Interview with Atom Egoyan at Sundance


Douglas Cooper: A persistent theme in your work is the point at which communication becomes perverse:
technologies designed to eliminate distance between people in fact reinforce that distance. You have
addressed telephone, film and video technologies in some detail; do you have plans to take this critique
to the next level? Are you giving thought to the Web, online sex, digital communities?

Atom Egoyan: It’s a really interesting question for me. The thing I have to grapple with is that the Net — although it’s a huge breakthrough — does not, figuratively, give me more material to gnaw on than many of the technologies I’ve already approached. It suggests something very close to what the other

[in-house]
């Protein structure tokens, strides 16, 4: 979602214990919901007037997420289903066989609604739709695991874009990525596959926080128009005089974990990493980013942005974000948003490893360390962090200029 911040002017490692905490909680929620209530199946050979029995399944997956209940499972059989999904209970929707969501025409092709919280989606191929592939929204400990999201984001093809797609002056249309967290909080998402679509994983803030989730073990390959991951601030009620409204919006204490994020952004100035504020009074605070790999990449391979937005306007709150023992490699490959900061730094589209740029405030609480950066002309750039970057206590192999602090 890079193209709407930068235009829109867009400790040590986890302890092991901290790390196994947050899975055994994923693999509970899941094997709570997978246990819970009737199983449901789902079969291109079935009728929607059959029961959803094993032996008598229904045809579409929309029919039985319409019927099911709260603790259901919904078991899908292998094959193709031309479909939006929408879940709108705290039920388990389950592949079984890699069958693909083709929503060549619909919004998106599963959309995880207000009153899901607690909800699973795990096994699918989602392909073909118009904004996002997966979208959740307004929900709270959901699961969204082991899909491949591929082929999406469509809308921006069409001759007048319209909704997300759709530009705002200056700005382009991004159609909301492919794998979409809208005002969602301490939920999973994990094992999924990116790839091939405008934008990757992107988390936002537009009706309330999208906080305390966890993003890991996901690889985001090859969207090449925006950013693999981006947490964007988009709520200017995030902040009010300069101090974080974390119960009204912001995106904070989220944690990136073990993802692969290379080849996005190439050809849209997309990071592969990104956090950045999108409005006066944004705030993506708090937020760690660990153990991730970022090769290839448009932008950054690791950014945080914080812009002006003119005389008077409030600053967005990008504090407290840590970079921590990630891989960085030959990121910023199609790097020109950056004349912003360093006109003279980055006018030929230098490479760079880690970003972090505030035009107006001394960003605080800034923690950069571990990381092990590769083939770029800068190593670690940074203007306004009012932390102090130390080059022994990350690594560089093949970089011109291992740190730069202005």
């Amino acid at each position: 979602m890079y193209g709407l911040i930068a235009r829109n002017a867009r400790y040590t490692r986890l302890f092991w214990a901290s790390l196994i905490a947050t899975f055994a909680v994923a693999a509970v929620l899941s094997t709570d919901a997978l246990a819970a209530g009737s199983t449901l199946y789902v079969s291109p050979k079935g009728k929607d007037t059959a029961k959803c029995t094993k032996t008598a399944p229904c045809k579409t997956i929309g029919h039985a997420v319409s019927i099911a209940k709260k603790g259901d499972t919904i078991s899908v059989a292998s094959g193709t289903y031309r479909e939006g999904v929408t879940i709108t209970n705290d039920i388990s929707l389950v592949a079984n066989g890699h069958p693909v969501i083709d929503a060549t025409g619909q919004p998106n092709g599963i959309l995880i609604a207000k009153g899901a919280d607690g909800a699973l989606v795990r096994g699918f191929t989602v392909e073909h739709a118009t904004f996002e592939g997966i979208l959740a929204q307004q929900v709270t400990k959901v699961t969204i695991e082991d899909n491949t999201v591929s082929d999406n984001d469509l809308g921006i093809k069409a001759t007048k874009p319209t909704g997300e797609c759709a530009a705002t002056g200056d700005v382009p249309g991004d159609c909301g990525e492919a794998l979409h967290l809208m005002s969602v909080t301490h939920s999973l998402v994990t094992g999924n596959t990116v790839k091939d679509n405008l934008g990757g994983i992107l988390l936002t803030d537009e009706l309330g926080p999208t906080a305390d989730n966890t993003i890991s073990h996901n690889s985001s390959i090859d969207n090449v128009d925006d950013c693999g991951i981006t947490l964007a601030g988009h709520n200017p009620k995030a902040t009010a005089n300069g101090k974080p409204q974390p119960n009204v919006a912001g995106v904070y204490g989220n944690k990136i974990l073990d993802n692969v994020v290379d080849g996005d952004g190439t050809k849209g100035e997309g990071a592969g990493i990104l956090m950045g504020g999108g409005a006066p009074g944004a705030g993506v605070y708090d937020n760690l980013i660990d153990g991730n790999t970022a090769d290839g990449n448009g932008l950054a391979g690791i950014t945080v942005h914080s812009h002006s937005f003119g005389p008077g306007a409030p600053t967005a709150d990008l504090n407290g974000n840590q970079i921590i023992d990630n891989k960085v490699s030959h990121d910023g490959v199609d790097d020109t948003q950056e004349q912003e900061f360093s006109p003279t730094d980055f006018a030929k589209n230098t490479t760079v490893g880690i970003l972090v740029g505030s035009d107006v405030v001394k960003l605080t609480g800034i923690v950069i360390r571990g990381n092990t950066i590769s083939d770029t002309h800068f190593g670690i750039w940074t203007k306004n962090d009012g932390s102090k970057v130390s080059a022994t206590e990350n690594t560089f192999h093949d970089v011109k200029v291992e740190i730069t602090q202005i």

have already revealed, which is that we think we’re getting closer, but that illusion itself reinforces our alienation.

The thing to consider is what these technologies represent as metaphors,
artistically. And whether or not the revelation of the Net is so much of a leap. What it suggests in a practical
way may imply more than what it opens as an artistic theme. Ultimately, what the telephone does in terms of
real-time communication — the seductiveness of intimacy through the filter of distance
— that, as a primal gesture, is still having a residual effect on me…

To Part Two of this Interview
To the Syllabus of the Freud and Lacan Seminar
To Another Scene
To Cyberpedagogy an outline of a case history
To My Lack
ToPassionate Screen Memories Transference and Countertransference in the Internetworked Classroom
The Resource Center for Cybercultural Studies Directed by David Silver at the University of Maryland